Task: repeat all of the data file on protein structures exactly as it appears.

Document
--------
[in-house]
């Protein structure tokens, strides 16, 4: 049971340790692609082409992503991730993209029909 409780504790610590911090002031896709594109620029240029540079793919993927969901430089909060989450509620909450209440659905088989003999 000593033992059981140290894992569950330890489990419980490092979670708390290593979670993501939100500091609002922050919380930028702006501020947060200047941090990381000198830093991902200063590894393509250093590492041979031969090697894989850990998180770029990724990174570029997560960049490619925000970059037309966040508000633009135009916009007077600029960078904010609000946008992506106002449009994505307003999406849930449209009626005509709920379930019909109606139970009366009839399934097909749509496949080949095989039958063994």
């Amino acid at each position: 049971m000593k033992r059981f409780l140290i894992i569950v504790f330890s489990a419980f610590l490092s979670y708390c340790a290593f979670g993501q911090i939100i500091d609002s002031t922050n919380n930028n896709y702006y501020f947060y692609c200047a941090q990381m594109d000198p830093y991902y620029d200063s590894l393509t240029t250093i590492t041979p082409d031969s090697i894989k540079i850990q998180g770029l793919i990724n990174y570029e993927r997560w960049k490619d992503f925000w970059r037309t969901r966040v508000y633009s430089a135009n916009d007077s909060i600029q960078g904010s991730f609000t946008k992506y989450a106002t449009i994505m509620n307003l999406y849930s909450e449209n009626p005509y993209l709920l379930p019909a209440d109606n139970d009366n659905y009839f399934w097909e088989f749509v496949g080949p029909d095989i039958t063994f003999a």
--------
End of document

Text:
[in-house]
């Protein structure tokens, strides 16, 4: 049971340790692609082409992503991730993209029909 409780504790610590911090002031896709594109620029240029540079793919993927969901430089909060989450509620909450209440659905088989003999 000593033992059981140290894992569950330890489990419980490092979670708390290593979670993501939100500091609002922050919380930028702006501020947060200047941090990381000198830093991902200063590894393509250093590492041979031969090697894989850990998180770029990724990174570029997560960049490619925000970059037309966040508000633009135009916009007077600029960078904010609000946008992506106002449009994505307003999406849930449209009626005509709920379930019909109606139970009366009839399934097909749509496949080949095989039958063994």
């Amino acid at each position: 049971m000593k033992r059981f409780l140290i894992i569950v504790f330890s489990a419980f610590l490092s979670y708390c340790a290593f979670g993501q911090i939100i500091d609002s002031t922050n919380n930028n896709y702006y501020f947060y692609c200047a941090q990381m594109d000198p830093y991902y620029d200063s590894l393509t240029t250093i590492t041979p082409d031969s090697i894989k540079i850990q998180g770029l793919i990724n990174y570029e993927r997560w960049k490619d992503f925000w970059r037309t969901r966040v508000y633009s430089a135009n916009d007077s909060i600029q960078g904010s991730f609000t946008k992506y989450a106002t449009i994505m509620n307003l999406y849930s909450e449209n009626p005509y993209l709920l379930p019909a209440d109606n139970d009366n659905y009839f399934w097909e088989f749509v496949g080949p029909d095989i039958t063994f003999a």